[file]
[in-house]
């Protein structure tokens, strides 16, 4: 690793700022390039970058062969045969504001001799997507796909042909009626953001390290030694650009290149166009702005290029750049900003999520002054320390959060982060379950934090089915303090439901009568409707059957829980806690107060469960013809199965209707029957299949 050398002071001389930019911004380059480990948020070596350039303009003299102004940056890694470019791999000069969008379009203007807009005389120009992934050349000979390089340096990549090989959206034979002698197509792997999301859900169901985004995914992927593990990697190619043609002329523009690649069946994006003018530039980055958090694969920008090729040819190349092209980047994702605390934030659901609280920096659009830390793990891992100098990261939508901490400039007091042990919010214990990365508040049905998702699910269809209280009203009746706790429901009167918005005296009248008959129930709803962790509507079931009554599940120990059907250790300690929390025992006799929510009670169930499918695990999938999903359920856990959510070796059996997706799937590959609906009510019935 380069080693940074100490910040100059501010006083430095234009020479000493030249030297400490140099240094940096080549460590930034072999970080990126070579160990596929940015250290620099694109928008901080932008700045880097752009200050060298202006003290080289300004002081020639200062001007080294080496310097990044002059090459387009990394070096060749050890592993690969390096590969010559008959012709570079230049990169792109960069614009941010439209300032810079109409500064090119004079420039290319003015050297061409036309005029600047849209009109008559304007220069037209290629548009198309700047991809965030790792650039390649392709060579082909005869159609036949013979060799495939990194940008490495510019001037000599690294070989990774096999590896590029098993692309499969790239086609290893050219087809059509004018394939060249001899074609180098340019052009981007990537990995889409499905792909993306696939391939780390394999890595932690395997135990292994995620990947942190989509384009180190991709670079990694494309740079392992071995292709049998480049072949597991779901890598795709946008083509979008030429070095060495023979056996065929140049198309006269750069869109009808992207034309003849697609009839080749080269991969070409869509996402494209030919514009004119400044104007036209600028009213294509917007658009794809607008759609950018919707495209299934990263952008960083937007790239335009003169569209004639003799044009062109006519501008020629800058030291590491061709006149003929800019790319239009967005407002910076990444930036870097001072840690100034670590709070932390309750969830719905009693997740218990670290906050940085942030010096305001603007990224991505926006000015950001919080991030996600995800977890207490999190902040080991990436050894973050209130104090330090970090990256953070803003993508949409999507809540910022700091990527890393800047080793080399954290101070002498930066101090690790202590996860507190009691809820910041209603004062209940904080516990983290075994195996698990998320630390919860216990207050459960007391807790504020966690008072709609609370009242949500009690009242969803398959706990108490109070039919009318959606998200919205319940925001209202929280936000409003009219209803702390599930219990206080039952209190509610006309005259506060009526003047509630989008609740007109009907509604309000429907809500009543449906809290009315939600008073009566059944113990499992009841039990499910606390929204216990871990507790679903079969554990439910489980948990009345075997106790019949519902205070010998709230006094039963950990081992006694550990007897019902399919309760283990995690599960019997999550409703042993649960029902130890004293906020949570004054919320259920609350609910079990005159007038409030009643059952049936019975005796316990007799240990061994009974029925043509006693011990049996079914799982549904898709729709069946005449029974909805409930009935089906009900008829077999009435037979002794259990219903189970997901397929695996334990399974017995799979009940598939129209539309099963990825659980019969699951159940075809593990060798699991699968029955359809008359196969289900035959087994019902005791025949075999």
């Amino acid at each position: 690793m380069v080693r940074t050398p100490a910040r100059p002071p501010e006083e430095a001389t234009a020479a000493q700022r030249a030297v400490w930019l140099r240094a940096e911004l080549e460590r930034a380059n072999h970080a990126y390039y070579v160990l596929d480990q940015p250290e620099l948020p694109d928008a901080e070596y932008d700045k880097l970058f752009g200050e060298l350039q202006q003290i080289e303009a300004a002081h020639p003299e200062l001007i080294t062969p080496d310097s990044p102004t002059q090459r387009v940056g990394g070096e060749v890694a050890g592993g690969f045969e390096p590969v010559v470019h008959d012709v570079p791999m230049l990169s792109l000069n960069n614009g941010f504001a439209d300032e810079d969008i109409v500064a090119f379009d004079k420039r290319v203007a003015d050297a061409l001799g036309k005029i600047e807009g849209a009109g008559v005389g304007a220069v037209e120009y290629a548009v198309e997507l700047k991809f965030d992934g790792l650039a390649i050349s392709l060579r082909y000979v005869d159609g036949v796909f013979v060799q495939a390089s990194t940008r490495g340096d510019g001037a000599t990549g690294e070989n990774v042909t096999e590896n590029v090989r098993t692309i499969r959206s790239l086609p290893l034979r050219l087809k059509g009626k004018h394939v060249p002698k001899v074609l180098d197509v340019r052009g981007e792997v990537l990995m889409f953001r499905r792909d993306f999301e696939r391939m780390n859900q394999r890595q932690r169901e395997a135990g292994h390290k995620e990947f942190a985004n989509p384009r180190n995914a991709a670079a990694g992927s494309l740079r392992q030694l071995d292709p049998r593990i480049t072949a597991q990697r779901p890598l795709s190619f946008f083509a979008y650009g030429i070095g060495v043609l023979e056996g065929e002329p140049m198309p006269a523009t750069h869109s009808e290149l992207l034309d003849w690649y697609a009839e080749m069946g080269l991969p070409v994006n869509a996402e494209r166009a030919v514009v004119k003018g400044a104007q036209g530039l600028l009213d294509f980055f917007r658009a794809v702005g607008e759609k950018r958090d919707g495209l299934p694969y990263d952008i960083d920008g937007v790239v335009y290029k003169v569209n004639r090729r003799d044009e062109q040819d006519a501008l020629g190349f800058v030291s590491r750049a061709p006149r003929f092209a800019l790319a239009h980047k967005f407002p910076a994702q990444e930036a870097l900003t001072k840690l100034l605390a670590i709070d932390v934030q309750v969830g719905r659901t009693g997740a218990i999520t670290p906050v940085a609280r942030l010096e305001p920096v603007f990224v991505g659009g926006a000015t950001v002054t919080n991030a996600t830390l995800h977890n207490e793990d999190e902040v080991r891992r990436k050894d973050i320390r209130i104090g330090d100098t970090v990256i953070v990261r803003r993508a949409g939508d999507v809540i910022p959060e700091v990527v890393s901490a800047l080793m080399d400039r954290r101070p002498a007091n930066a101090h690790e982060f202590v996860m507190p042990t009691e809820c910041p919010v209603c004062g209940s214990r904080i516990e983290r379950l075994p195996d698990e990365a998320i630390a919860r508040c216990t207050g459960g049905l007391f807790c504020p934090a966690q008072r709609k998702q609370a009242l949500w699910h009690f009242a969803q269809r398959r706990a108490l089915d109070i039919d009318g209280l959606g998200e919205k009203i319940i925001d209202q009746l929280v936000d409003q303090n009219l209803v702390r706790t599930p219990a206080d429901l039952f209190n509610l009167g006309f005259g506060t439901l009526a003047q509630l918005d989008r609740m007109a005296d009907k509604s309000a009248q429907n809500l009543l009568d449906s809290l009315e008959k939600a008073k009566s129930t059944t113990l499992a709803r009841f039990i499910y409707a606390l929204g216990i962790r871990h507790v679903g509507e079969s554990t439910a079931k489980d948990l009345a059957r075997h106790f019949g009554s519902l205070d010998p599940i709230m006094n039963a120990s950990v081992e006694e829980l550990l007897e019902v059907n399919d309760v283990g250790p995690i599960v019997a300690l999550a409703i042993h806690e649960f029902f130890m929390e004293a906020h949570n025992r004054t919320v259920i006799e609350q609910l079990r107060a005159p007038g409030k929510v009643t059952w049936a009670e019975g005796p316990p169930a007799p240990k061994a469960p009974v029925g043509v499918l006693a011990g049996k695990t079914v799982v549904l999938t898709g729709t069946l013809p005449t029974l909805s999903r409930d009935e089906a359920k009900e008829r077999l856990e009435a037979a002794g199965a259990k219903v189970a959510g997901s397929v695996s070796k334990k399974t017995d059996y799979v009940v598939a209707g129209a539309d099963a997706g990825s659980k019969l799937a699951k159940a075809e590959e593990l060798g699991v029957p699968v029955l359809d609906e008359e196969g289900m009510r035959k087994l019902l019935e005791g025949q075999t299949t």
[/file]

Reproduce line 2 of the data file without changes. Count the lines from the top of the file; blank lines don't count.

């Protein structure tokens, strides 16, 4: 690793700022390039970058062969045969504001001799997507796909042909009626953001390290030694650009290149166009702005290029750049900003999520002054320390959060982060379950934090089915303090439901009568409707059957829980806690107060469960013809199965209707029957299949 050398002071001389930019911004380059480990948020070596350039303009003299102004940056890694470019791999000069969008379009203007807009005389120009992934050349000979390089340096990549090989959206034979002698197509792997999301859900169901985004995914992927593990990697190619043609002329523009690649069946994006003018530039980055958090694969920008090729040819190349092209980047994702605390934030659901609280920096659009830390793990891992100098990261939508901490400039007091042990919010214990990365508040049905998702699910269809209280009203009746706790429901009167918005005296009248008959129930709803962790509507079931009554599940120990059907250790300690929390025992006799929510009670169930499918695990999938999903359920856990959510070796059996997706799937590959609906009510019935 380069080693940074100490910040100059501010006083430095234009020479000493030249030297400490140099240094940096080549460590930034072999970080990126070579160990596929940015250290620099694109928008901080932008700045880097752009200050060298202006003290080289300004002081020639200062001007080294080496310097990044002059090459387009990394070096060749050890592993690969390096590969010559008959012709570079230049990169792109960069614009941010439209300032810079109409500064090119004079420039290319003015050297061409036309005029600047849209009109008559304007220069037209290629548009198309700047991809965030790792650039390649392709060579082909005869159609036949013979060799495939990194940008490495510019001037000599690294070989990774096999590896590029098993692309499969790239086609290893050219087809059509004018394939060249001899074609180098340019052009981007990537990995889409499905792909993306696939391939780390394999890595932690395997135990292994995620990947942190989509384009180190991709670079990694494309740079392992071995292709049998480049072949597991779901890598795709946008083509979008030429070095060495023979056996065929140049198309006269750069869109009808992207034309003849697609009839080749080269991969070409869509996402494209030919514009004119400044104007036209600028009213294509917007658009794809607008759609950018919707495209299934990263952008960083937007790239335009003169569209004639003799044009062109006519501008020629800058030291590491061709006149003929800019790319239009967005407002910076990444930036870097001072840690100034670590709070932390309750969830719905009693997740218990670290906050940085942030010096305001603007990224991505926006000015950001919080991030996600995800977890207490999190902040080991990436050894973050209130104090330090970090990256953070803003993508949409999507809540910022700091990527890393800047080793080399954290101070002498930066101090690790202590996860507190009691809820910041209603004062209940904080516990983290075994195996698990998320630390919860216990207050459960007391807790504020966690008072709609609370009242949500009690009242969803398959706990108490109070039919009318959606998200919205319940925001209202929280936000409003009219209803702390599930219990206080039952209190509610006309005259506060009526003047509630989008609740007109009907509604309000429907809500009543449906809290009315939600008073009566059944113990499992009841039990499910606390929204216990871990507790679903079969554990439910489980948990009345075997106790019949519902205070010998709230006094039963950990081992006694550990007897019902399919309760283990995690599960019997999550409703042993649960029902130890004293906020949570004054919320259920609350609910079990005159007038409030009643059952049936019975005796316990007799240990061994009974029925043509006693011990049996079914799982549904898709729709069946005449029974909805409930009935089906009900008829077999009435037979002794259990219903189970997901397929695996334990399974017995799979009940598939129209539309099963990825659980019969699951159940075809593990060798699991699968029955359809008359196969289900035959087994019902005791025949075999």